Not only our works are our descendants, but to some extent, we also become like the descendants of our works – once we have created them and interacted with them – we can no longer live and be as we were when they were not yet (Ingarden, 35-36).
In this sense, human civilization works to transform us in a physical and mental sense. What does it mean? We have another habit unknown for our ancestors. For example, for a contemporary human, a microscope view of the virus is a part of the common knowledge. But for our grandparents, the same view is something strange and ununderstandable.
Works that are a part of quasi-reality can be on a high or low level, such as Frederic Chopin’s music and sound of catarrh. Quasi-reality as phenomena has a strong power of suggestion. For this reason, high art can enrich our mentality, making us more sophisticated and wiser. In opposition, art at a low level infects our mentality with evil, ugliness, or madness. In this way, we can say that artists and intellectualists are responsible in a moral sense for their work. We can find this thought in the book Psychotherapy for everyone. The author of this book is Viktor Frankl (1905-1997), one of the leaders of humanistic psychology.
Ingarden’s ideas reflect Kazimierz Dąbrowski’s theory. Common elements here are: different levels of human creativity, the meaning of values, and the influence of the human activity on their mental and spiritual condition.
Quasi-Reality and Degeneration
When there appears a new tendency in art, philosophy or science in the surrounding world, a reaction of the milieu is often negative. For example, the way the impressionists struggled for acceptance at the turn of XIX and the XX century. New ideas were shocking, strange, and non-understandable for a society that was brought up in different aesthetical and intellectual standards. Although these new ideas meet great resistance at the beginning, in time they are accepted. This reaction of the society repeats so often in different historical times that we can reckon that it is a normal reaction for newness, isn’t it?
In this case, Ingarden opens up a new perspective for us:
And when our own works – to which domain of human reality they belong – we cannot for some reason properly comprehend and give them justice in our experience, when we do not grow to their subtlety or tension, such or other perfection, then we feel how we inevitably fall below our own level, our power, our deepest being; We stop being the people who made them and who were worthy of them. We feel humiliated, degenerated, and we convert to some extent towards the border where the differences between us and animals have blurred (Ingarden, 36).
It is just like showing a shadow that we avoid to see in everyday life. Every person has some range of tolerance for newness. It means that every person in the same situation can feel deprived by the limits of their own tolerance. To avoid this awful confrontation with oneself, most of the people concentrate on attacking people of new ideas.
However, another way of dealing with this situation is possible. Sometimes, humans become very open to new ideas. On one hand, it could be inspirational for many, but on the second hand, this lack of a critical approach can cause intellectual and aesthetical chaos.
Luxury of Quasi-Reality
In Ingarden’s opinion, nature is an unnecessary base of human reality. At the ground of our quasi-reality, everything that humans lost or gained lays in the process of development of their civilization. It is an enigmatic statement, isn’t it? Let’s try to consider what could be lost by humans? In light of contemporary events, it will be a purity of the natural world or contact with nature.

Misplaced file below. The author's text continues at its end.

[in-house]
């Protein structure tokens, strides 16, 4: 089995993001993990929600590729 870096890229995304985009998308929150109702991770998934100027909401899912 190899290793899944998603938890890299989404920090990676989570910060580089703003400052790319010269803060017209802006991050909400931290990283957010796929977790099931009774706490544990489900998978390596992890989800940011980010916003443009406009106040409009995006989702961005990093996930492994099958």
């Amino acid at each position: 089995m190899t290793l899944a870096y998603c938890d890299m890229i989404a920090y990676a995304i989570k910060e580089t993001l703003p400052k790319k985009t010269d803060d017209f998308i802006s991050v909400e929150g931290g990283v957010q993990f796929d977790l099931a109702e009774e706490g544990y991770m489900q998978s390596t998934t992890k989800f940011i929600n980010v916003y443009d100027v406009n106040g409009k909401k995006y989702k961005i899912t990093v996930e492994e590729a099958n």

To define the essence of humanity is living beyond one’s means. To clarify, everything that human beings overcome above their physical needs is a luxury activity. The animals, our evolutionary ancestors realize only these needs, and nothing more. This exceeding physical need for human activity is connected to their sense of an internal dignity of humans without which it is impossible to live. Moreover, Ingarden says: We are people because we surpass the biological conditions in which we find ourselves and that we build a new, different world on their basis (Ingarden, 37).
This new human reality – quasi-reality is associated with values such as beauty, good, justice, or truth. Human life embodies these values. In this sense, this new reality is a hyper-reality that is created with the biggest human effort and because of their genius.
One’s efforts are concentrated on how to organize comfortable conditions of spiritual existence. The comfort of existence is useful, but it is not crucial for human beings. Although human activity overcomes one’s basic needs, it does not mean that one self-realizes in one’s ideal.
To illustrate, living in excellent living conditions with a well-organized world doesn’t influence the essence of humanity. For this reason, being an owner of a big successful company does not make a person more valuable. In other words, having excellent conditions for development does not make one developed yet.
Human Mission and Quasi-Reality
On the contrary, one achieves own ideal by realizing values in one’s life. According to Ingarden, only in this way, a human can gain one’s humanity. This view of humanity is one’s mission. Furthermore, the human becomes an intermediary between nature and the world of values (Ingarden, 38).
On the edge of two worlds; one from which one grows up and which surpasses the greatest effort of one’s spirit, and the other which one approaches in one’s most valuable creations, stands a human who is really “at home“ in none of them (Ingarden, 38).
It is a drama of a human being who feels inadequate to the natural world and has to create a new reality and a new perspective of one’s own existence. In the process of growth, the human starts to be aware that the natural world is much richer and variable than one expected before. Paradoxically, nature even exceeds human cognitive abilities.
To clarify, we have more and more evidence today that many species have a much better-organized community than we expected before and can help each other, for example, whales or orcs.
In this sense, human life is a tragic struggle for self-realization, full of failures and winnings only from time to time. Self-confident humans try to shape and use nature, but in fact, they cause damage by their ignorance and expansiveness.
Frankl V. (1978). Psychoterapia dla każdego [Psychotherapy for everyone], Warszawa: PAX,
Ingarden R. (1987). Mała Książeczka o człowieku [ The Little Book About Human], Kraków: Wyd. Literackie,